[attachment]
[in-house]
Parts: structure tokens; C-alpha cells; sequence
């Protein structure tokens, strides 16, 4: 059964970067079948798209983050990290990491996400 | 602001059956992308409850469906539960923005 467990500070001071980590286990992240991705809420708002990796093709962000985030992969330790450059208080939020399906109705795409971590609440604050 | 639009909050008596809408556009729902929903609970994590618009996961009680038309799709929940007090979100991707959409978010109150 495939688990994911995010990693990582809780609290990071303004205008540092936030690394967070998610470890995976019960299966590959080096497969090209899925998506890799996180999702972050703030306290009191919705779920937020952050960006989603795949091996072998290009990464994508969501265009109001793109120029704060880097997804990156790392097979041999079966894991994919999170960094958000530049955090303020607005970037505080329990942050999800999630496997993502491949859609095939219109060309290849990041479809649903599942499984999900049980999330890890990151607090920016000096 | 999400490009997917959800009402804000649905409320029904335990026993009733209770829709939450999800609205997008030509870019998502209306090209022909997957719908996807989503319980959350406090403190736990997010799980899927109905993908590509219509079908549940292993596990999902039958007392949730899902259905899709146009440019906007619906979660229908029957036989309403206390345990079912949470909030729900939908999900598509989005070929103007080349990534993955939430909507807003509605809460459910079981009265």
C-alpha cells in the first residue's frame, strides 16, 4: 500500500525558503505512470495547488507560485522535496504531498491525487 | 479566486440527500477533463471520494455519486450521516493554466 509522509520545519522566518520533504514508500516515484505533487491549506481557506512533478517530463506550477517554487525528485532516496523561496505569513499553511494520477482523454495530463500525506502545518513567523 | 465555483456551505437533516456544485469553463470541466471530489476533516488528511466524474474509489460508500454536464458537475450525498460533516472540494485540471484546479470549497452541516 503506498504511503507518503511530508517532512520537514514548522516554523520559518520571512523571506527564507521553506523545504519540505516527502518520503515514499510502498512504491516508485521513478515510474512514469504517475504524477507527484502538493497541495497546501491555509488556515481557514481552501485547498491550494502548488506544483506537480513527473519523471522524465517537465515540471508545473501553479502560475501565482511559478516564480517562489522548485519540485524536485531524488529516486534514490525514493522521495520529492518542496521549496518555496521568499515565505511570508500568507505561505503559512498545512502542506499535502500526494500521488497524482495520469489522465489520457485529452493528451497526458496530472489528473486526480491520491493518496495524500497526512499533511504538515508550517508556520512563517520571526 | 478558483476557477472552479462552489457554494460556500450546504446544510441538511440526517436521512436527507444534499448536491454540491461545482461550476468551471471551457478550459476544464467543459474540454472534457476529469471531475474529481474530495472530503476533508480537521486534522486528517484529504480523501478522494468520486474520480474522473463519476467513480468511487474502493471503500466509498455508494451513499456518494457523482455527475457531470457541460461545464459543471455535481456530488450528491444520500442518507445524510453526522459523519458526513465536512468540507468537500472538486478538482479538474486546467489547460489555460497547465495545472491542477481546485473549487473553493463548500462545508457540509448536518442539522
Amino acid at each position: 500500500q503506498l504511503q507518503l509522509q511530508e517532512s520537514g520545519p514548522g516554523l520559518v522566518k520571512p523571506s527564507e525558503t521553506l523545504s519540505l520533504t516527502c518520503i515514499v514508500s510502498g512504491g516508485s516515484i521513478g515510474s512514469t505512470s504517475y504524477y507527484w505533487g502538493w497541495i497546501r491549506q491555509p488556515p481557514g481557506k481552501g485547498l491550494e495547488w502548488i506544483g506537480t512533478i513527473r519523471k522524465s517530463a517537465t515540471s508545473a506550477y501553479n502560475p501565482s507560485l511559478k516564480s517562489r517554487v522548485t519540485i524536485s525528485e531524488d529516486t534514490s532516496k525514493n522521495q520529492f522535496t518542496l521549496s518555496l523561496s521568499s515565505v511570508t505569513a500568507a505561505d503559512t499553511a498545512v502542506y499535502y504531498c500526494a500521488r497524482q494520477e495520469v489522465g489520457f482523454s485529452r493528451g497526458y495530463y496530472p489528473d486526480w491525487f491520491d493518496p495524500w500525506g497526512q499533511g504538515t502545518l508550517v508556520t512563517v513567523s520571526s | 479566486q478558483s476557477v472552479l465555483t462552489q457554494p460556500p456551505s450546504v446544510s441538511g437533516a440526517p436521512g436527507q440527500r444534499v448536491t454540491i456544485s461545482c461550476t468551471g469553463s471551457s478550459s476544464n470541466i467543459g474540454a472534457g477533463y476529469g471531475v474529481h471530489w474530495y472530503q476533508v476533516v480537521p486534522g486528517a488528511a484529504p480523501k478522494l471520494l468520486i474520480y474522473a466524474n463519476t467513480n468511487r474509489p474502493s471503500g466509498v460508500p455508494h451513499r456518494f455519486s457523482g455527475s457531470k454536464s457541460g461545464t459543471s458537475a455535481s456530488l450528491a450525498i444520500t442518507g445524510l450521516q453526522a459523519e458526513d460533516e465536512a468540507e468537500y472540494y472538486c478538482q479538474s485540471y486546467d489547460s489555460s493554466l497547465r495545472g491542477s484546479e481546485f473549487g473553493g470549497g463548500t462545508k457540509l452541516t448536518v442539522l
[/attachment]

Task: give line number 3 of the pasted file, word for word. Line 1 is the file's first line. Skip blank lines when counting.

């Protein structure tokens, strides 16, 4: 059964970067079948798209983050990290990491996400 | 602001059956992308409850469906539960923005 467990500070001071980590286990992240991705809420708002990796093709962000985030992969330790450059208080939020399906109705795409971590609440604050 | 639009909050008596809408556009729902929903609970994590618009996961009680038309799709929940007090979100991707959409978010109150 495939688990994911995010990693990582809780609290990071303004205008540092936030690394967070998610470890995976019960299966590959080096497969090209899925998506890799996180999702972050703030306290009191919705779920937020952050960006989603795949091996072998290009990464994508969501265009109001793109120029704060880097997804990156790392097979041999079966894991994919999170960094958000530049955090303020607005970037505080329990942050999800999630496997993502491949859609095939219109060309290849990041479809649903599942499984999900049980999330890890990151607090920016000096 | 999400490009997917959800009402804000649905409320029904335990026993009733209770829709939450999800609205997008030509870019998502209306090209022909997957719908996807989503319980959350406090403190736990997010799980899927109905993908590509219509079908549940292993596990999902039958007392949730899902259905899709146009440019906007619906979660229908029957036989309403206390345990079912949470909030729900939908999900598509989005070929103007080349990534993955939430909507807003509605809460459910079981009265």